Ecumenical charity Liverpool Seafarers Centre (LSC) has welcomed a commitment to get stranded seafarers home, but says a greater number of commercial flights are needed to destinations like India and the Philippines.
About 200,000 people working on board ships currently need repatriating after travel restrictions during the pandemic left them stuck at sea.
The government announced seafarers would get enhanced rights as key workers following a joint commitment made at an International Maritime Summit this month, hosted by the UK Transport Secretary Grant Shapps and Kelly Tolhurst the Shipping Minister, attended by representatives of more than a dozen countries including Norway, Denmark, Indonesia, Saudi Arabia, United Arab Emirates, Greece, Philippines and the USA attended the summit.
They agreed to new international measures to open up foreign borders for seafarers and increase the number of commercial flights to expedite repatriation efforts.
LSC chief executive John Wilson said it was now of paramount importance to deliver on the agreement by opening up more channels to get seafarers home.
The charity has long raised awareness of the mental strain on those working on vessels due to long periods of isolation and extended time away from their families. The head of the Philippines maritime industry, Robert Empedrad, recently revealed “alarming reports of seafarers killing themselves aboard ships due to loneliness and depression”.
Mr Wilson said this showed the urgency in which nations now must act to get people home. He said from his experience the very sad and difficult subject of seafarer suicide is being talked about more openly by seafarers, where once it was a taboo subject. He said the coronavirus pandemic had brought the already acute issue of seafarer mental health into even sharper focus underlining just how important the summit recommendations are.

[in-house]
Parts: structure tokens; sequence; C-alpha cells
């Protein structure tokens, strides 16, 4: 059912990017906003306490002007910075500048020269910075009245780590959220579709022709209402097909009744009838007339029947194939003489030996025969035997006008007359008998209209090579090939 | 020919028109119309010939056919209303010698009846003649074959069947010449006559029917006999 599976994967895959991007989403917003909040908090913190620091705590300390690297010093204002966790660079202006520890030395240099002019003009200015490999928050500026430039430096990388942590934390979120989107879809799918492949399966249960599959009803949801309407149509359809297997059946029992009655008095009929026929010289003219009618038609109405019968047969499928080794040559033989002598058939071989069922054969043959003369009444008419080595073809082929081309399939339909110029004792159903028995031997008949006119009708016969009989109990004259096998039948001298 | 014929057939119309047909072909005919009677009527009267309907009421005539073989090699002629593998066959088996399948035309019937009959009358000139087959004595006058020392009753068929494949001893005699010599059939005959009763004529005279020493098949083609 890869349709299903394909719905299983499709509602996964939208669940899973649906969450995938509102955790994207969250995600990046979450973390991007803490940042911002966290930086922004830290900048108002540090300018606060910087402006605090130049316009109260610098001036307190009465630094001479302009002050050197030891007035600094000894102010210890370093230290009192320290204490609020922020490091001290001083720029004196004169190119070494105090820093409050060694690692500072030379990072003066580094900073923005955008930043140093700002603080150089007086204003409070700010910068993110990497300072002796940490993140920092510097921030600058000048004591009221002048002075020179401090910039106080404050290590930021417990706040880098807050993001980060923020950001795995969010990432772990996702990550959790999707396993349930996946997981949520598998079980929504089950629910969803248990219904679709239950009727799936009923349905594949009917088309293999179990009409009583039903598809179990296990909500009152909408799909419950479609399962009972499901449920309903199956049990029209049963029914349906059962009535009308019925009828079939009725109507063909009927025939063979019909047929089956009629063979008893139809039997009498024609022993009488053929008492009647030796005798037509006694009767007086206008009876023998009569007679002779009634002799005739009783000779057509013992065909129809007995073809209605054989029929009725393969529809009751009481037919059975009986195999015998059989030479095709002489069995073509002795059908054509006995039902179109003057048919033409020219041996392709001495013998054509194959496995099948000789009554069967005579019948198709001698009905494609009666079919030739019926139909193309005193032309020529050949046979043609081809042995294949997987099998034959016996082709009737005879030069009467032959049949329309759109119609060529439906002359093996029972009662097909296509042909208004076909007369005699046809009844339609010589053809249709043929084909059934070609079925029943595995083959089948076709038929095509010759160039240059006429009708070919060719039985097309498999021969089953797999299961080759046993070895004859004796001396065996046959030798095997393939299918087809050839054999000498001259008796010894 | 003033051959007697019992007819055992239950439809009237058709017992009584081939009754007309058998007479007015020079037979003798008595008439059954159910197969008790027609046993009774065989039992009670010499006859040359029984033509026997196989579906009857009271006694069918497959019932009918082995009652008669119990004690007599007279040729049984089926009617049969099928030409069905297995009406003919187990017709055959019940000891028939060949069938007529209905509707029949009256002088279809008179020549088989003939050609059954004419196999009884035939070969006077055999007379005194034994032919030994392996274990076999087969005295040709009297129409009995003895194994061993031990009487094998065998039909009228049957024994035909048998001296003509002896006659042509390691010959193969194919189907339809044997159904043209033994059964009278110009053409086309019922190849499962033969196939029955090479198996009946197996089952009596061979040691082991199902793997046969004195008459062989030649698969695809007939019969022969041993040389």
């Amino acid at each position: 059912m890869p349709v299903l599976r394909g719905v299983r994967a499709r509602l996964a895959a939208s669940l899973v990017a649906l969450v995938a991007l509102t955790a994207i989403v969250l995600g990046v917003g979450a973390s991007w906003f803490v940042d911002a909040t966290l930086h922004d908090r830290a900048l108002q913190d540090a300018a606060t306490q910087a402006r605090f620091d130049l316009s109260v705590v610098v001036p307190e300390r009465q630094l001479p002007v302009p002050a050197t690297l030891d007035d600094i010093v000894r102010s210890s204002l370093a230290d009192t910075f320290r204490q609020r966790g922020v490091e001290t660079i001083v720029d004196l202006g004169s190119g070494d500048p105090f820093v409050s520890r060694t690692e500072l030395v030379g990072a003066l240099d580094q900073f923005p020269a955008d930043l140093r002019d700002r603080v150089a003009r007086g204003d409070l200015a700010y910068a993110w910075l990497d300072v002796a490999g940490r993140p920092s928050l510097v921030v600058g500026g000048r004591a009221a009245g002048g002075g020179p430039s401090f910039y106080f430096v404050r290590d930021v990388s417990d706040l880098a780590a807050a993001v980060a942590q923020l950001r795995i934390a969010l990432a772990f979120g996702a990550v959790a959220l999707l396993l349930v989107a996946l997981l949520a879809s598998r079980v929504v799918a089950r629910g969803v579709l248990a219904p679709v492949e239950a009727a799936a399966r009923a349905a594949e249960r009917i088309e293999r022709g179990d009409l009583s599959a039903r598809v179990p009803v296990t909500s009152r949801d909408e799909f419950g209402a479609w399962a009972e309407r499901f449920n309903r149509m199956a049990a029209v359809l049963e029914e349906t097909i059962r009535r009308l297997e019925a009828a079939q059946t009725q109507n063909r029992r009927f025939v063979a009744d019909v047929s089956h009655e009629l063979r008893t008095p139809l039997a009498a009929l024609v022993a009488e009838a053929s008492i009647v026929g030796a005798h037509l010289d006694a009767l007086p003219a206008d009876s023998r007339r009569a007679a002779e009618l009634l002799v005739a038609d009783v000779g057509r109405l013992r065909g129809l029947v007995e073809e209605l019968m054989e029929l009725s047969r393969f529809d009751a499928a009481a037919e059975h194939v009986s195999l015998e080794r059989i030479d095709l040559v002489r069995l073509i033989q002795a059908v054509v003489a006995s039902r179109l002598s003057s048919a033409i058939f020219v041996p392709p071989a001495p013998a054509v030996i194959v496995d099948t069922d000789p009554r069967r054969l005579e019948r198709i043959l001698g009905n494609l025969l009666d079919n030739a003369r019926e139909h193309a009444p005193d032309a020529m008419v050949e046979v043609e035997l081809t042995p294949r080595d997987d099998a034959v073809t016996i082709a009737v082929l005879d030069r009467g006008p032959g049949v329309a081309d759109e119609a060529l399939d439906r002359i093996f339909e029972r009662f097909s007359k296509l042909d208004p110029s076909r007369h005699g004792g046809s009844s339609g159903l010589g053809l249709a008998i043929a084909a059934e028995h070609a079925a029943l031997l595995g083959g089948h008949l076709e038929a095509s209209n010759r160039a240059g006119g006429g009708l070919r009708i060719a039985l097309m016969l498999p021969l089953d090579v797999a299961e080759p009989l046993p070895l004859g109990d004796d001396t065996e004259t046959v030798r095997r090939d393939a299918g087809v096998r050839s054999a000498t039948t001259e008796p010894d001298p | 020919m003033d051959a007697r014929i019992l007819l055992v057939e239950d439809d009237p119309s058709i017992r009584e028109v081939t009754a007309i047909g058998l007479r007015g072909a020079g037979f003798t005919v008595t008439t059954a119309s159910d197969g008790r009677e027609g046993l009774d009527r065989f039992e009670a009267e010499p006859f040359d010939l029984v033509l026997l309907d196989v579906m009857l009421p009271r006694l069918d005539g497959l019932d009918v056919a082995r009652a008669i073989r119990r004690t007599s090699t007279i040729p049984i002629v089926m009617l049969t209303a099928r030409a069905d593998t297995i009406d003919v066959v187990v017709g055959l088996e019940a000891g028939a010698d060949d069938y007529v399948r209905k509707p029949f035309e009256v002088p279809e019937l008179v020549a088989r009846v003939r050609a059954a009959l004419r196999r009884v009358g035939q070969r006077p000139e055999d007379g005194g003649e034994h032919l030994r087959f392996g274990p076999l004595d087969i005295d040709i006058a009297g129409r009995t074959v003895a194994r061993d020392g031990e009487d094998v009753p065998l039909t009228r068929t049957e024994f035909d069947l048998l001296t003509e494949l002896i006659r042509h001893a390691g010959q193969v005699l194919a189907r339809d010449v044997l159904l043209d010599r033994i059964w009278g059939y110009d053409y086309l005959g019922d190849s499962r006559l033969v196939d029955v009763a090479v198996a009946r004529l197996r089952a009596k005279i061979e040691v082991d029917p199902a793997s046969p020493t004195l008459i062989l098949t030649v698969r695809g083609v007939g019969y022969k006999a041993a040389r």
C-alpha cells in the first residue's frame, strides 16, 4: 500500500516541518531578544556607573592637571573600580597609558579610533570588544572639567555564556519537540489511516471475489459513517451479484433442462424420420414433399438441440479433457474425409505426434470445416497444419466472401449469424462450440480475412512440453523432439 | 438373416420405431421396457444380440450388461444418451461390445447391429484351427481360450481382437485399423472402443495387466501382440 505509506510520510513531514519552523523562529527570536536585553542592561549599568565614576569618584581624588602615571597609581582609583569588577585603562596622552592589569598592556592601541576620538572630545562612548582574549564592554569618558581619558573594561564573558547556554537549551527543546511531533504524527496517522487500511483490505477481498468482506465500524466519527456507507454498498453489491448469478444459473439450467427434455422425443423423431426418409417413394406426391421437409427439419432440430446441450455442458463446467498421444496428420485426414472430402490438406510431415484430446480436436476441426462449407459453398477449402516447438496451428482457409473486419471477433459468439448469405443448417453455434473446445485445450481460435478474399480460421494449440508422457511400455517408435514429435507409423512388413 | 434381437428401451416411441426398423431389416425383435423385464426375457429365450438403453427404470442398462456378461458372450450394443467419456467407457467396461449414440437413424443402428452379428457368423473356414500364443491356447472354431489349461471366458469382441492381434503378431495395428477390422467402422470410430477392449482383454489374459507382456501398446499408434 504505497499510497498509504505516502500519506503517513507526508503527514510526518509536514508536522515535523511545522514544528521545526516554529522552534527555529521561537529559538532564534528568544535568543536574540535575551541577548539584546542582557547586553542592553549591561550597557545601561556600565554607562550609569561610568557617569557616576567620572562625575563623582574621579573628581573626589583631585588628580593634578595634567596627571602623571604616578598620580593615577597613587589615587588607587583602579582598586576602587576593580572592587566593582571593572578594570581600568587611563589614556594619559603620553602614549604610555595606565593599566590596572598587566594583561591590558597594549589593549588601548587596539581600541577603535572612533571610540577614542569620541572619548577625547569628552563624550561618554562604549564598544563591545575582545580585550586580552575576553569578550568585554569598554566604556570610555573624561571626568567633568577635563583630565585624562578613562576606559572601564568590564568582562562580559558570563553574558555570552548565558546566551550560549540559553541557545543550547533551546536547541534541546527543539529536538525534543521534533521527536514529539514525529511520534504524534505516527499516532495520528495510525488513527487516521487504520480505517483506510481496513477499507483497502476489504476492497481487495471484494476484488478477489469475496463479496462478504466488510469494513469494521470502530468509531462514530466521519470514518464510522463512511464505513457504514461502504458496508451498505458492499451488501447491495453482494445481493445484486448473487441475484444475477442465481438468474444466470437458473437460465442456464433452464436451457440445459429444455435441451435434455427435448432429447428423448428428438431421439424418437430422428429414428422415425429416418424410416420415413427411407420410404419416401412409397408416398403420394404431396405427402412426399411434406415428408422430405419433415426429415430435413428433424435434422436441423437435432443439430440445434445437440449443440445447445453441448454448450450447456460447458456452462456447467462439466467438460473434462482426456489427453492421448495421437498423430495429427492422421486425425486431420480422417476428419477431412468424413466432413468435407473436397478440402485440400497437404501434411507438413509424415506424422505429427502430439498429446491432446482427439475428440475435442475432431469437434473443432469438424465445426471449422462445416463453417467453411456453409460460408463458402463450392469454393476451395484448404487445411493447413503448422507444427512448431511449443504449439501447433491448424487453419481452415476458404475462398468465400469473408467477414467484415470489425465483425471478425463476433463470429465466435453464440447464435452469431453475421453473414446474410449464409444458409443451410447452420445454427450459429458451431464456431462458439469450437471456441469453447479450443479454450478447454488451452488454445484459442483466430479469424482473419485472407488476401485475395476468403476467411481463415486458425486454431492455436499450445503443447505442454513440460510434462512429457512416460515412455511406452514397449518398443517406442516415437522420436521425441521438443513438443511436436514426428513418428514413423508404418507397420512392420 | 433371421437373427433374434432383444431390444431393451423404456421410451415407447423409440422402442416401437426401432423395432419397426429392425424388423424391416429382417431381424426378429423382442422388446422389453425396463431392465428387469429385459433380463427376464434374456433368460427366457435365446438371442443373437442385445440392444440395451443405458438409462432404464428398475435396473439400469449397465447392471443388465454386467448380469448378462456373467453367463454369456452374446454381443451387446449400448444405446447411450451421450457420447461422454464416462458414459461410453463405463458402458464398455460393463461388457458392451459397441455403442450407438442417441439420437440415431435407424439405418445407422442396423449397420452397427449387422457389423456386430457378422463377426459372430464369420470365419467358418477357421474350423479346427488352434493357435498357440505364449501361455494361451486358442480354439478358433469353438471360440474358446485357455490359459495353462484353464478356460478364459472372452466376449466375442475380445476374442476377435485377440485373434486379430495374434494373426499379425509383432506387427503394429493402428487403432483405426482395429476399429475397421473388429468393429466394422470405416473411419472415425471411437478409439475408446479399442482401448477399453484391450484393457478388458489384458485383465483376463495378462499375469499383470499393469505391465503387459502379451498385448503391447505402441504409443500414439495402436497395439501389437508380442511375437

He said: “We welcome the move to class seafarers as key workers, which Liverpool Seafarers Centre has been campaigning for, and we are pleased those in the maritime industry are getting the assistance they so desperately need.
“However, we would appeal for that spotlight to continue to shine on the plight of the 200,000 seafarers stranded at sea as they are not home safe just yet and in many cases under enormous strain from very extended periods at sea some for more than 11 months working 10-12 hours a day seven days a week. We need more commercial flights to India and the Philippines, particularly, as chartered flights are expensive for the shipping companies tasked with getting their employees back home.
“We know that seafarers will be repatriated but, like with HS2, we do not have a timetable of when this will happen. To safeguard their mental health, seafarers need to know that this will happen in a month, for example, so that they have something to look forward to and an assurance that they have not been forgotten.
In conjunction with the Merchant Navy Welfare Board and Seafarers UK, the Government also announced funding for a programme to support seafarers in UK shores with mobile internet routers – MiFi units – on board ships. This will pay for 50 MIFI units nationwide giving thousands of seafarers visiting the UK free internet access on board. The funding is worth around £3000 to LSC to run six MIFI units currently on a pilot scheme funded by the International Transport Workers Federation (ITF). The funding will extend LSC’s MIFI scheme for a further 12 months.
Notes to editors
- There are more than 1.2m seafarers at sea at any one time, according to UK Chamber of Shipping, Jun 17.
- International Maritime Organization figures estimate that as many as 300,000 seafarers each month will require international flights to enable crew changeovers. Additionally, around 70,000 cruise ship staff are currently waiting for repatriation.
- Most seafarers work a typical contract length of 11 months, but many have now been at sea for up to 15 months due to the pandemic, working on average 10-12 hours a day.
- Charitable organisation Human Rights at Sea (HRAS) says seafarers face isolation, sleep disruption, exhaustion. A recent survey revealed that 1/5 seafarers had thought of self-harm.
- HRAS reported an ‘unprecedented’ flow of pleas about non-payment of wages, contracts being renewed without consent, and crews being left in foreign ports without money or flights home. The organisation has formally called on governments to recognise seafarers as key workers.